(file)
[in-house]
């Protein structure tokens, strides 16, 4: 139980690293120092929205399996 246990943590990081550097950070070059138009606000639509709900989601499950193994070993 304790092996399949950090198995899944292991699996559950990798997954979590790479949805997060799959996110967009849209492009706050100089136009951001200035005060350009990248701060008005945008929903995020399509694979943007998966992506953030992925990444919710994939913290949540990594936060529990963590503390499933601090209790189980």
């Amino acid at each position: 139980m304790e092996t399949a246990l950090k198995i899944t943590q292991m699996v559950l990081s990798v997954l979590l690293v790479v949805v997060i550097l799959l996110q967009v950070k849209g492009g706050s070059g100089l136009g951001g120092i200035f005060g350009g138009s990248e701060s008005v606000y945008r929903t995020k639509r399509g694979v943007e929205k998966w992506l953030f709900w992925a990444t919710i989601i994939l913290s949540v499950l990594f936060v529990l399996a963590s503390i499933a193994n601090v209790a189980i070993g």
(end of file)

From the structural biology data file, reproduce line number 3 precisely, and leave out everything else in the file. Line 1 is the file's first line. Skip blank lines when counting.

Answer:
């Amino acid at each position: 139980m304790e092996t399949a246990l950090k198995i899944t943590q292991m699996v559950l990081s990798v997954l979590l690293v790479v949805v997060i550097l799959l996110q967009v950070k849209g492009g706050s070059g100089l136009g951001g120092i200035f005060g350009g138009s990248e701060s008005v606000y945008r929903t995020k639509r399509g694979v943007e929205k998966w992506l953030f709900w992925a990444t919710i989601i994939l913290s949540v499950l990594f936060v529990l399996a963590s503390i499933a193994n601090v209790a189980i070993g």